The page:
BoI: Israelis held on to cash during crisis

During global economic crisis public didn't put cash into bank deposits in light of low interest rate environment, according to Bank of Israel report.

the bank of israel (photo credit: Ariel Jerozolimski)
the bank of israel
(photo credit: Ariel Jerozolimski)
During the global economic crisis, the public preferred to hold on to cash rather than put it into bank deposits, in light of the low interest rate environment, according to the Bank of Israel’s annual currency report published on Monday.
“Cash in circulation grew even faster during the crisis that started towards the end of 2008, a trend observed also in many other countries,” said Mordechai Fein, head of the currency department at the Bank of Israel.
“The public preferred to hold a larger amount of cash than in more normal times, rather than in interest-bearing deposits. They did this both as a safety precaution, and also, to a great extent, because of the very low level of interest. In other countries the public was also concerned about the possibility of bank failures.”
The amount of currency in circulation reached about NIS 41.5 billion at the end of 2009, compared with about NIS 34.4b. at the end of 2008, representing an increase of 21 percent. The Bank of Israel also attributed the increase in cash to population growth and the greater incidence of cash transactions.
The share of the NIS 200 banknote in the country’s circulating cash rose by 33% in 2009 compared with the previous year, due to its wider distribution in cash dispensers.
This increase accounted for 57% of the rise in the value of banknotes in circulation in 2009.
Last year, the Bank of Israel boosted the number of possibilities for withdrawing cash.
The number of automated teller machines (ATMs) rose by 2%, and other alternative possibilities were introduced, such as cash withdrawals at chain stores and gas stations.
In 2009 banknotes constituted 97% of the total value of money in circulation, and coins, 3%. More than half of the coins in circulation, or 52%, were 10-agorot coins, used mainly for change on public transport within towns. The NIS 1 coin, much used in parking meters and vending machines, accounted for 21% of the number of coins in circulation. The number of NIS 2 coins, issued starting December 2007, increased by 54% in 2009, and constituted 2% of the number of coins in circulation.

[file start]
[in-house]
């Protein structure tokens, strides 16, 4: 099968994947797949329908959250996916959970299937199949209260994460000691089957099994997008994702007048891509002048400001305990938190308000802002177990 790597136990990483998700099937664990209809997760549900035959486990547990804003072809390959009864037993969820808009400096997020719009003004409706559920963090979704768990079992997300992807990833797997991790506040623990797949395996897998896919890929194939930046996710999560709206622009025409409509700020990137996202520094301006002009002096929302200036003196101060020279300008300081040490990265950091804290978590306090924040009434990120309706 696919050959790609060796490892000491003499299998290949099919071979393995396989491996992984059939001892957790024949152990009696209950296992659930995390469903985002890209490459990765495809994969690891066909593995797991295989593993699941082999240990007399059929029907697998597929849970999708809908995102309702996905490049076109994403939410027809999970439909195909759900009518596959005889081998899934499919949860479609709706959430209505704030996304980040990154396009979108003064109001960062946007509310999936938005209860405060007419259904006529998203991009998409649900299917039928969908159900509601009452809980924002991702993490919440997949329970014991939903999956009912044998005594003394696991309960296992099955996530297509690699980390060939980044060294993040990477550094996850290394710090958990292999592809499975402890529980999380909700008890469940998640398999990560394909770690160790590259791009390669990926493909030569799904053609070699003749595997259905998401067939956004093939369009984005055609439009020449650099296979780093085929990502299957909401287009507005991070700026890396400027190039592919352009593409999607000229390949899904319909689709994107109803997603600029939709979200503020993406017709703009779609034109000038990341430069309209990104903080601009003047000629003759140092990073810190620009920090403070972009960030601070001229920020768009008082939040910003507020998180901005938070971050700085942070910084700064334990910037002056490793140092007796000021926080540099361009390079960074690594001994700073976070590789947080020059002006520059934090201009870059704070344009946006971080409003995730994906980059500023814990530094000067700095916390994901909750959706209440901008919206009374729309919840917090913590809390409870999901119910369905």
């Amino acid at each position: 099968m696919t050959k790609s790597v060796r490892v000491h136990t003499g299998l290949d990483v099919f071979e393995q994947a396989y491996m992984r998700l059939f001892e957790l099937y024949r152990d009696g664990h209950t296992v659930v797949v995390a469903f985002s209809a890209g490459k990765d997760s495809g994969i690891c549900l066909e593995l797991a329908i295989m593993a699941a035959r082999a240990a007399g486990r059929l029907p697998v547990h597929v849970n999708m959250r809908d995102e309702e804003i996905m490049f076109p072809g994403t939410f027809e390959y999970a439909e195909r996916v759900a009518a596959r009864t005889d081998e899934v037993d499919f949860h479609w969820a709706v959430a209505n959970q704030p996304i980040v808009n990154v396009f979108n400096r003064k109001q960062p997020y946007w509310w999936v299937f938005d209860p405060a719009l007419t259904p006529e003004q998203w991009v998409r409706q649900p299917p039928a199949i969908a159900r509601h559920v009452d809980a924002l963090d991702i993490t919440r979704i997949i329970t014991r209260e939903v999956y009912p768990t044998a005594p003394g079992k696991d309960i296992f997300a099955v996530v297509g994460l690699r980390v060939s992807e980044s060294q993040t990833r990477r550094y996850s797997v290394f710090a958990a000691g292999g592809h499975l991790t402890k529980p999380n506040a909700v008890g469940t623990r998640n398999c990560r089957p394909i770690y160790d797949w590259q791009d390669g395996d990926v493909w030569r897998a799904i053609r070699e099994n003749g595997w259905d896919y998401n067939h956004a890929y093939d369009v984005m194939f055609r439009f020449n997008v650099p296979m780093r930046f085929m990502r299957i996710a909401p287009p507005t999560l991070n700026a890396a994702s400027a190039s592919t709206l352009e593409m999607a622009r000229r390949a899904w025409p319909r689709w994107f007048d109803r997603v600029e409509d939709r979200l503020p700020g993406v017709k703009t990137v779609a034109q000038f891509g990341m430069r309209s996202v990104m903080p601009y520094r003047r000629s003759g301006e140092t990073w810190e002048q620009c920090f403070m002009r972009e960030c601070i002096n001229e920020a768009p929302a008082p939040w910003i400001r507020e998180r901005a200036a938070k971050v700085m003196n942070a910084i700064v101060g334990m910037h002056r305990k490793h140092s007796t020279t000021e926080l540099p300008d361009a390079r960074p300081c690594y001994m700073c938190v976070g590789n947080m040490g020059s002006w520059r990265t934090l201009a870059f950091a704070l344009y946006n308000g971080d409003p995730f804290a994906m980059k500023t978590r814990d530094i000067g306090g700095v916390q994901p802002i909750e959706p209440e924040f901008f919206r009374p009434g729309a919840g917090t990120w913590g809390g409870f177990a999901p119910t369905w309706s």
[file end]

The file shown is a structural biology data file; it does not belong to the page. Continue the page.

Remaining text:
“The rate of counterfeits of banknotes and coins is low relative to those in the eurozone and the US,” stated the report. “Most counterfeits are of the NIS 100 note and the NIS 10 coin. The rate of counterfeits in the latter increased in 2009.”
The central bank added that in its struggle against currency counterfeits, the currency department acted in a special forum consisting of representatives of the police, the banks, and the Bank of Israel in an effort to formulate means for preventing and identifying counterfeits and for dealing with them.
The Bank of Israel noted that many attempts have been made recently to use photocopies and replicas of banknotes in advertisements.
“We would like to bring to the attention of the public and to advertisers that there are limitations and prohibitions relating to photocopying banknotes and publishing such photocopies or photographs, to avoid suspicion of counterfeits,” stated the report.
Furthermore, the Bank of Israel said that its currency department provides a money-changing service for changing Israeli currency into larger or smaller denominations at the cash desk in the Bank of Israel in Jerusalem. In addition, the public can change spoiled currency at the cash desk, without charge. Banknotes of the old series of the New Israeli Shekel which were withdrawn from circulation in 1999, and 5-agorot coins, which were withdrawn from circulation in 2008, can also be exchanged at the cash desk, without charge. Alternatively, the central bank said that these old banknotes and coins can be exchanged by sending them to the Bank of Israel via registered mail, and the sender’s bank account will be credited with the appropriate amount.
The old banknotes and the 5-agorot coins can also be exchanged at branches of the commercial banks. However, the Bank of Israel reminded the public that the final date for exchanging the old currency into legal tender of the same value is December 31, 2010.